Magnetic Stimulation May Improve Stroke Recovery

A new therapy that uses magnetic pulses to stimulate the brain may improve recovery after a stroke, according to a study

published in the May 24 issue of Neurology, the scientific journal of the American Academy of Neurology.

The treatment, called repetitive transcranial magnetic stimulation, improved motor function in a small group of people. For

the stimulation, an insulated wire coil is placed on the scalp, and a brief electrical current is passed through the coil,

creating a magnetic pulse that stimulates the outer part of the brain, called the cortex.

The study involved eight people, ages 35 to 63, who had a stroke within the last year and were relearning to use their

affected hands. They were compared to six people who had never had a stroke. The stroke patients received three sessions of

magnetic stimulation to the side of the brain that had not been affected by the stroke using different parameters, including

sham (mock) stimulation. A sham is the application of the procedure excluding the actual treatment being studied and is

intended to address the question of a placebo effect. The six healthy participants were tested with the same battery of tests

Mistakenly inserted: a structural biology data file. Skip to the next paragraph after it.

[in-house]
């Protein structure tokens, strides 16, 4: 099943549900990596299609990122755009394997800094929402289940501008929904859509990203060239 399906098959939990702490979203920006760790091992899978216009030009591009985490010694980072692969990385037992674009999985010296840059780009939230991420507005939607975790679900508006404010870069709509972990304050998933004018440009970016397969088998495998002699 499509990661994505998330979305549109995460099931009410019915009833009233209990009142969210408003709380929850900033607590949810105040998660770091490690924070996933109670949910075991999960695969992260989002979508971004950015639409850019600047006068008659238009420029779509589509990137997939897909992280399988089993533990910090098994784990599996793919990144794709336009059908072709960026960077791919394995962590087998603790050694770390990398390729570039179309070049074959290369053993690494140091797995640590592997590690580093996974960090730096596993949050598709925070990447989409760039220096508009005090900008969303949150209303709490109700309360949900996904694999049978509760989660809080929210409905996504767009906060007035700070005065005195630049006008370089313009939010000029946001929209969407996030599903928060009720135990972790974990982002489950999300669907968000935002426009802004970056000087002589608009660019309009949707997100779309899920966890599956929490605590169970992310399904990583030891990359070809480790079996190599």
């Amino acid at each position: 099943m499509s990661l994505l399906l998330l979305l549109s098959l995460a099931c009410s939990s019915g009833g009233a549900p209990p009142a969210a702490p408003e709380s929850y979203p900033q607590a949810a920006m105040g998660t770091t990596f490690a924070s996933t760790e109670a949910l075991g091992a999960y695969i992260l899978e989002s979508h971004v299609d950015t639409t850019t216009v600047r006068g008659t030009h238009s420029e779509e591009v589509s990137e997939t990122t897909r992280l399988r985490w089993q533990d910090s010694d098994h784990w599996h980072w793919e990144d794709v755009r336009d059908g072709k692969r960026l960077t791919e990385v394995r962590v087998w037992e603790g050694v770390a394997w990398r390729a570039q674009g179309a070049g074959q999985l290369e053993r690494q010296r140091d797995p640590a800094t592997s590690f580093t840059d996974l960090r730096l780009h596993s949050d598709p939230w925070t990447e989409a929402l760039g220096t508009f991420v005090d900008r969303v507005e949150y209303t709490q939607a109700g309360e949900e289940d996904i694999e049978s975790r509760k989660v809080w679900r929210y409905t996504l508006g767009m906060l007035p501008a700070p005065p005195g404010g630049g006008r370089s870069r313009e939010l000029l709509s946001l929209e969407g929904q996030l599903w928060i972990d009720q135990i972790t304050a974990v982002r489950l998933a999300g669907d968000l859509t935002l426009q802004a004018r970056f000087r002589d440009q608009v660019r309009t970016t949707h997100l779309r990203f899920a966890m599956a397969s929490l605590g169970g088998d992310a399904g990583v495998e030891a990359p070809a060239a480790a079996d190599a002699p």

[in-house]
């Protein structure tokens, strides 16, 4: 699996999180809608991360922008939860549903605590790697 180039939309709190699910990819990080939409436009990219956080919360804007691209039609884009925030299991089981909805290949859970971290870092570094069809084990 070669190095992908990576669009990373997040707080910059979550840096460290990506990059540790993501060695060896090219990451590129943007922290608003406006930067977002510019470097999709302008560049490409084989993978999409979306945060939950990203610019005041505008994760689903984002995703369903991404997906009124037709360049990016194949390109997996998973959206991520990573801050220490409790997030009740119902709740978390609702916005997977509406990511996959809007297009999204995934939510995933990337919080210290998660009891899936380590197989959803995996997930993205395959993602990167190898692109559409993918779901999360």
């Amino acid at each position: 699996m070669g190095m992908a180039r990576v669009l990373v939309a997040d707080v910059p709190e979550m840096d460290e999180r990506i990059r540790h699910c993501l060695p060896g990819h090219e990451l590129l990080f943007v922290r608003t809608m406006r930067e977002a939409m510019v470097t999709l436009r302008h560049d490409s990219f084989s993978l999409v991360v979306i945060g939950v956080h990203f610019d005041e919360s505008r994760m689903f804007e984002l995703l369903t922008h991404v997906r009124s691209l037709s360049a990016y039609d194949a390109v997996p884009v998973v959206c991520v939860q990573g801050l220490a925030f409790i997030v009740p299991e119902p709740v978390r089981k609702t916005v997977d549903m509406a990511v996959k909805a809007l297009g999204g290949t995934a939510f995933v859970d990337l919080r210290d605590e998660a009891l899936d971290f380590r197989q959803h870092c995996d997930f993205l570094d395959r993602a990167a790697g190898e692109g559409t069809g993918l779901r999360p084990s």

to evaluate the learning effect associated with repeated testing.

All of the participants performed tests before and after the stimulations. The tests evaluated the motor function of the hand

that was affected by the stroke. For example, reaction time was tested, along with how many finger taps could be performed

over a period of time.

The stroke patients improved by as much as 50 percent on some of the tests, such as reaction time when stimulation was

applied to the side of the brain not affected by the stroke so as to reduce the motor activity of the unaffected hemisphere

and promote an increase in the activity in the damaged hemisphere. Also, there was no improvement in the motor function

following sham stimulation in the stroke patients. There was also no motor improvement in the healthy volunteers following

repeated testing.

“These results are exciting because magnetic stimulation is a non-invasive, painless therapy that can be done while patients

are awake,” said study author Felipe Fregni, MD, PhD, of Harvard Medical School and Beth Israel Deaconess Medical Center in

Boston. “These results need to be confirmed by larger studies with more patients, but the results are encouraging.”

The study was supported by the Harvard Thorndike General Clinical Research Center at Beth Israel Deaconess Medical Center, a

grant within the Harvard Medical School Scholars in Clinical Science Program, and by grants from the National Institutes of

Health.

The American Academy of Neurology, an association of more than 18,000 neurologists and neuroscience professionals, is

dedicated to improving patient care through education and research. A neurologist is a doctor with specialized training in

diagnosing, treating and managing disorders of the brain and nervous system such as Alzheimer’s disease, epilepsy,

Parkinson’s disease, multiple sclerosis, and stroke.

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